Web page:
Posts Tagged review

Feministing Readz: Daisy Hernandez’s A Cup of Water Under My Bed

As soon as I finished the last page of A Cup of Water Under My Bed, I pulled out my phone and searched the words “card reader” into Yelp. Then I tried “mãe de santa,” then “candomblé” then “santería,” but none of the terms really summed up the kind of guidance I had brushed up against through my mother, my cousins, my aunts. In her book, Daisy Hernandez reminds us that often, we do not know how to name or thank the women who shape our journey. The women her parents sought out for spiritual support were referred to as simply “las mujeres que saben,” in her house, the “women who know.”

I eventually found a woman named Yolanda ...

As soon as I finished the last page of A Cup of Water Under My Bed, I pulled out my phone and searched the words “card reader” into Yelp. Then I tried “mãe de ...

Feministing Readz: Land of Love and Drowning

If I were to derive a formula for character development from Land of Love and Drowning, I’d return to watch Eeona rework a central myth in sleep: “She dreamed about a school of women walking out of the ocean. Then she dreamed it again. And again. Until in the dream she was finally one of the women.” Decide what your freest self looks like; conjure it into being; inhabit it as long as it holds. The next morning she wakes, makes her way to sea, and nearly drowns. Abandon and repeat as needed.

The adjectives so far affixed by reviewers to Tiphanie Yanique’s debut novel hold, and bear repeating: “epic,” “ambitious,” and “lush” all recur deservedly. Land follows ...

If I were to derive a formula for character development from Land of Love and Drowning, I’d return to watch Eeona rework a central myth in sleep: “She dreamed about a school of women ...

Not Oprah’s Book Club: The Essential Ellen Willis

I owe so much, as a writer and feminist, to Ellen Willis. And given how much of her work has remained uncollected or gone out of print, I suspect that we collectively owe her much more than has yet been accounted for. This month’s publication of The Essential Ellen Willis will, I hope, urge the accounting. Edited by her daughter, journalist Nona Willis Aronowitz, this sprawling book surveys four decades of the cultural critic’s writing, beginning with the emergence of radical feminism in the late 1960s and continuing to the near present. (Willis died in 2006.)  [Ed note: this was at a time when "radical feminism" was more broadly defined and did not mean anti-sex worker and ...

I owe so much, as a writer and feminist, to Ellen Willis. And given how much of her work has remained uncollected or gone out of print, I suspect that we collectively owe her much more ...

Not Oprah’s Book Club: October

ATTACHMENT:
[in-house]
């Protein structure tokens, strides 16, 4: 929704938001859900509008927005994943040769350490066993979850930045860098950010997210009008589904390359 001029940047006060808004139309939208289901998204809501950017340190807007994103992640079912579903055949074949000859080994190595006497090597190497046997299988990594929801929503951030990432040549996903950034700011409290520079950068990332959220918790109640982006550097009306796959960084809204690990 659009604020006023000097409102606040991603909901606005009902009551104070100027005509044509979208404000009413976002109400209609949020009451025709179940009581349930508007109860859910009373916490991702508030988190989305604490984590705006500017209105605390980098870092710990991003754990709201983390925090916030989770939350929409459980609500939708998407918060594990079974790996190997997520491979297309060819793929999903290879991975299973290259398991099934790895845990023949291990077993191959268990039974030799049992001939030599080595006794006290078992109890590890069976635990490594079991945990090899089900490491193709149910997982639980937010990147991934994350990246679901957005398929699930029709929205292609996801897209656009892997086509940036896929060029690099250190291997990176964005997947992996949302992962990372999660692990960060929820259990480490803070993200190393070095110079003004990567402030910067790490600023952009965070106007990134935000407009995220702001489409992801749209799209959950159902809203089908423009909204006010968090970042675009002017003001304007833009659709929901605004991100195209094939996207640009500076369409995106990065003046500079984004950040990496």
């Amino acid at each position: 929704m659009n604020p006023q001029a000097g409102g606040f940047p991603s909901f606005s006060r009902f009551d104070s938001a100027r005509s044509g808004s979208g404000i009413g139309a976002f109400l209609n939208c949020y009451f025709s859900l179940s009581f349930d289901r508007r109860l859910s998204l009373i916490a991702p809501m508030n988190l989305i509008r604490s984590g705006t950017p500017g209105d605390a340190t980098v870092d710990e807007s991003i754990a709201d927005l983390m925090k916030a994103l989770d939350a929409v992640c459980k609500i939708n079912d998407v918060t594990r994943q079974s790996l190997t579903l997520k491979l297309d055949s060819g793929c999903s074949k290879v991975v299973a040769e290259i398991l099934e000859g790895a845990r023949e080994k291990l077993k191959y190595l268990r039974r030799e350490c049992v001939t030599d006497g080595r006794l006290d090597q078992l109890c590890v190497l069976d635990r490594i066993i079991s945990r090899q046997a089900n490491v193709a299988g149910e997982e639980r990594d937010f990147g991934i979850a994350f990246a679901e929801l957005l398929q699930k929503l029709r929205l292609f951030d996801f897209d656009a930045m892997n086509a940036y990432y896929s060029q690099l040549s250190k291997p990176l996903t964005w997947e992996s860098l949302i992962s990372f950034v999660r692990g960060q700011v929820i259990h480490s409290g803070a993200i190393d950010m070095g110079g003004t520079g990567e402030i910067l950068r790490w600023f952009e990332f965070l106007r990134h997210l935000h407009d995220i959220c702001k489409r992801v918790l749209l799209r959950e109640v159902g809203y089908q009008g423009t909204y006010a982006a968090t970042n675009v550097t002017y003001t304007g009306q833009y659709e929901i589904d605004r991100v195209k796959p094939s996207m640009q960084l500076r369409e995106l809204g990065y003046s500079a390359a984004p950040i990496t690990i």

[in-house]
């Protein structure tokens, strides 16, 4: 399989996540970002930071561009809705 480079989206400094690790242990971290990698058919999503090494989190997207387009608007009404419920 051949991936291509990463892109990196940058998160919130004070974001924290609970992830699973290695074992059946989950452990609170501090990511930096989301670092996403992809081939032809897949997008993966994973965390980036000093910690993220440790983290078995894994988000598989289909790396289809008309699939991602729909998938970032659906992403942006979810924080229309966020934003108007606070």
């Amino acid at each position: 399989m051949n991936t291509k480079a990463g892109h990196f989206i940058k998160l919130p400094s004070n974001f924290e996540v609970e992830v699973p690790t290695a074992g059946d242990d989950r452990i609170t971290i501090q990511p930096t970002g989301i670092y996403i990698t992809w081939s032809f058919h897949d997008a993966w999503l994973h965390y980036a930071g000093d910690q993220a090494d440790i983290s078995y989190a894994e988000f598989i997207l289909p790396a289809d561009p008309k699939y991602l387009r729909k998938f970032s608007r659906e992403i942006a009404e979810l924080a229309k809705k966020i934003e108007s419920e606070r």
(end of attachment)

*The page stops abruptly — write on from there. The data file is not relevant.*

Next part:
An exemplary homecoming: Mercia and her partner Craig venture to a river to watch salmon fight their way upstream after a summer at sea. The regularity of this cycle—birth, exile, return, year after year, generation after generation—does not diminish its drama. The scale of the salmon’s struggle impresses itself upon Mercia. “Clever, yes, but how repellent, Mercia thought, the endless repetition, not only the biological imperative to reproduce, but the need to return to origins…. Did they remember the reverse journey, the carefree, dizzying tumble downstream through the rapids?”

This is no casual question for Mercia, given her own ambivalent engagement in the hard work of remembering. Though born and raised in rural South Africa under apartheid, she has lived ...

An exemplary homecoming: Mercia and her partner Craig venture to a river to watch salmon fight their way upstream after a summer at sea. The regularity of this cycle—birth, exile, return, year after year, generation after ...

Not Oprah’s Book Club: Out of Time: The Pleasures and the Perils of Ageing

At conferences, colloquia, open meetings, we’ve seen them: older, intent, perhaps a bit disappointed, perhaps exhausted from years of movement work of which we are not aware because we do not ask, but often eager, often a bit giddy, it seems, to be there, as if granted unexpected permission.  These, our feminist forebears, perhaps even expressing their gratitude for the intergenerational dialog that’s happened this evening—hear the implied finally. Or maybe they have been our teachers, our editors, or even (lucky us) our employers; too rarely are they our peers, our collaborators, our friends.

Wherever we meet them, as young feminists we don’t often do a good enough job of thanking them, of appreciating their work openly and earnestly without ...

At conferences, colloquia, open meetings, we’ve seen them: older, intent, perhaps a bit disappointed, perhaps exhausted from years of movement work of which we are not aware because we do not ask, but often eager, often ...